The Great Star Trek Enterprise Rewatch: Desert Crossing

After repairing the starship of a stranded traveller, Archer and Trip are invited to enjoy some hospitality on his desert home world. But during their visit, Enterprise learns that the captain’s host may actually be a wanted terrorist.

Enterprise has hardly set the bar high for itself this season – my viewing companion currently describes it as ‘inoffensive’. Even so, Desert Crossing manages to be one of the show’s poorer efforts.

The episode begins with a second failed attempt to make it to Risa – come on, let the crew take their shore leave already. Yes, they finally make it in the next episode, but what was the point of teasing us with it for two episodes before that?

Anyway, this time around, Archer instead ends up helping a man named Zobral, who must rank as one of the most poorly acted Star Trek characters since we had to put up with the wooden Vedek Bareil. It’s hard to tell if Zobral is just the victim or bad acting and bad direction, or if he is actually aiming to be an incredibly racist stereotype of an Arabic tribesman.

Whatever the case, we spend the first twenty minutes of the episode waiting for the other shoe to drop – just why is Zobral being so nice? Is he going to sell Archer and Trip into slavery for losing a sports match? Will he rob them of their innocence? Just what is going on?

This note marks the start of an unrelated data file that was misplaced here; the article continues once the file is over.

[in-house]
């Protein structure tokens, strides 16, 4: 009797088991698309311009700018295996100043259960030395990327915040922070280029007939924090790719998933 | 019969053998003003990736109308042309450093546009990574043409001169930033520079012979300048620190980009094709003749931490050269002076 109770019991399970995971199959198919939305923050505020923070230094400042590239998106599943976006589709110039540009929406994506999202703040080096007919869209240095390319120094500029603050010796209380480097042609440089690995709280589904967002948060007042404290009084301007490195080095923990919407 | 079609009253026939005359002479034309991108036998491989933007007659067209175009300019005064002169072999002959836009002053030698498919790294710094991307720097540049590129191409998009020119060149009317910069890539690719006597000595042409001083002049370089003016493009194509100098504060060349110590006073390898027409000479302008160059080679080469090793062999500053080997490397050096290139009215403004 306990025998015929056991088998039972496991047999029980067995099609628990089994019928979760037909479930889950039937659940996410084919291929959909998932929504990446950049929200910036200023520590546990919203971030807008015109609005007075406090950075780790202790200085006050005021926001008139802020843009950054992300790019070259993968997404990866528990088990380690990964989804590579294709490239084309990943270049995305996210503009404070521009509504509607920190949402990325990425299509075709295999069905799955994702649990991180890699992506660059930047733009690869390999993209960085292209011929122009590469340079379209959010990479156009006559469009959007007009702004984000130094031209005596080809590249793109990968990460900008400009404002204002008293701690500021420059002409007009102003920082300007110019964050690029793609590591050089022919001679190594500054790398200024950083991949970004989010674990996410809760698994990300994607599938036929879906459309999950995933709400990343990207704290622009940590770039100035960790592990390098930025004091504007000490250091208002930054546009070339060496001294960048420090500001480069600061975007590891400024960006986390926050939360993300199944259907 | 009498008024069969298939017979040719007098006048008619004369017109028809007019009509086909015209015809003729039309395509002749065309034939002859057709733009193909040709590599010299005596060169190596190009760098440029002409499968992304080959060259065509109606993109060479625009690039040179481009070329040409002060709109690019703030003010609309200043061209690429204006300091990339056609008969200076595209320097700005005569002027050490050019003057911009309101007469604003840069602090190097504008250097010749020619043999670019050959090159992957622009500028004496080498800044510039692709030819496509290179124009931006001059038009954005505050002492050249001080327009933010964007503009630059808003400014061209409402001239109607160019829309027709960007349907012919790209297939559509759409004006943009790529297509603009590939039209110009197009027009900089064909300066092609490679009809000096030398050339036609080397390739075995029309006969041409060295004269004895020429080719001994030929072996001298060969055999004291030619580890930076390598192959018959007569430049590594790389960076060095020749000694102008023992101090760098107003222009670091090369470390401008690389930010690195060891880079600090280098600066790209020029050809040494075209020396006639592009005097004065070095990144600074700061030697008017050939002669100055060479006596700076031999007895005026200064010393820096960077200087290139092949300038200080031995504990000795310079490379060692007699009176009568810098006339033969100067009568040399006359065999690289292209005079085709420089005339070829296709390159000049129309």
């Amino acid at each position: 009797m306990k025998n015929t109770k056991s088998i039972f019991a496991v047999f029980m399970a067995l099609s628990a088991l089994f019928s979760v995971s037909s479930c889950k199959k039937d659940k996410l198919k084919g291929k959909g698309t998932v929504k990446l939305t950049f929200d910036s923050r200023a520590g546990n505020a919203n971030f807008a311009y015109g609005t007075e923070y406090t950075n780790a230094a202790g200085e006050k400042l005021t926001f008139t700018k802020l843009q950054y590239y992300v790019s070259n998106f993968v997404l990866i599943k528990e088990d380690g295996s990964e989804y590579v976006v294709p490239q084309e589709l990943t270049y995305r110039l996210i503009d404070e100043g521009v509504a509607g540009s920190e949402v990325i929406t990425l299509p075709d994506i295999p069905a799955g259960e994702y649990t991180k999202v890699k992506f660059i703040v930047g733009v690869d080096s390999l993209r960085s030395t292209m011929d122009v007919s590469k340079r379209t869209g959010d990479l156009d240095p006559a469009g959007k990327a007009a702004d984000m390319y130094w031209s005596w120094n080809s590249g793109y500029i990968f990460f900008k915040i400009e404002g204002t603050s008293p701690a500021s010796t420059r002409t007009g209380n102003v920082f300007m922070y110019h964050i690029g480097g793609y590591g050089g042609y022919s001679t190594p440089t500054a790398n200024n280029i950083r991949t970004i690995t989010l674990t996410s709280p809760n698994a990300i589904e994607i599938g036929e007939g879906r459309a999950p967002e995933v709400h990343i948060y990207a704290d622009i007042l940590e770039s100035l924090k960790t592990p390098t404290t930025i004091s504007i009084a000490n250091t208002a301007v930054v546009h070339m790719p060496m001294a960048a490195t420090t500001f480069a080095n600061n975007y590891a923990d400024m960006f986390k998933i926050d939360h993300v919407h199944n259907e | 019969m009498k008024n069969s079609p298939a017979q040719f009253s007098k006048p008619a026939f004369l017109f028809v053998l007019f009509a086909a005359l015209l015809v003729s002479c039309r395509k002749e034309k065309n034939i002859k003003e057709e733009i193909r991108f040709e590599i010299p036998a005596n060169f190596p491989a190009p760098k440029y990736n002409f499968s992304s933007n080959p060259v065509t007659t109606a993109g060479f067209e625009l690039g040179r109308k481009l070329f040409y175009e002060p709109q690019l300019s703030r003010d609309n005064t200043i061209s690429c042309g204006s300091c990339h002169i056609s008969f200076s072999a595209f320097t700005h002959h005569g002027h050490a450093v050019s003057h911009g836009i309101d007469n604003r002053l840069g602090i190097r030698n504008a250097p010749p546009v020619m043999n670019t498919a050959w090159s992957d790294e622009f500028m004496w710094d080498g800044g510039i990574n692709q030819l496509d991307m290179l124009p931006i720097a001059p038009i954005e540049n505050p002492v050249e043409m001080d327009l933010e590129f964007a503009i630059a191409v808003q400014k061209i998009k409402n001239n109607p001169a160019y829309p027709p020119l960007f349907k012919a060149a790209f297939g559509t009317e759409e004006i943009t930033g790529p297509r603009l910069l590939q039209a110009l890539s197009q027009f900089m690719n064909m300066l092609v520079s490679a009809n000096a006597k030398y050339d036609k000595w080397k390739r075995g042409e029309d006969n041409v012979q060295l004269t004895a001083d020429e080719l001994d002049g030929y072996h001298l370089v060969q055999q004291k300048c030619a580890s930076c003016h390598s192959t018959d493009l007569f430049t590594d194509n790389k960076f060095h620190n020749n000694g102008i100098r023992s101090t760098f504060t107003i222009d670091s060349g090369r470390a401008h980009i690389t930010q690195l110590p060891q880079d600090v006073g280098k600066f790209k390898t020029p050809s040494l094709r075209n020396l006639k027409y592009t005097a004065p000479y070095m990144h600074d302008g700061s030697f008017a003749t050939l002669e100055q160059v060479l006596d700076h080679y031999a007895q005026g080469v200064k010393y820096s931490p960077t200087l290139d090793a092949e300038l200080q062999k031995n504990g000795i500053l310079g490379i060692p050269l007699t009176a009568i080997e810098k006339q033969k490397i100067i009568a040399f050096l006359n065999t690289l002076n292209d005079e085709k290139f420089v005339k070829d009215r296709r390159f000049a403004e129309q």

Eventually, it is revealed that Archer’s actions in freeing the Suliban in Detained have been embellished by rumour, and that Zobral thinks the captain is an amazing freedom fighter who will help win equality for his people. Meanwhile, the government of his planet consider Zobral a terrorist, and when they attack his encampment, it sets off a series of events that result in Archer and Trip attempting the titular desert crossing.

From this point onwards, the episode becomes a by-the-numbers “buddies against adversity” story, and a particularly mediocre one at that. The Chute, The Ascent, Attached and Armageddon Game all did a far better job with this dynamic, to name but the first few that spring to mind. Meanwhile, the scenes aboard Enterprise serve only to beat us about the head with the whole “maybe one there will be a Prime Directive of some sort to help us know whether to interfere in alien cultures”. Yes, we get it already!

Summary – Desert Crossing: Still haven’t made it to Risa.

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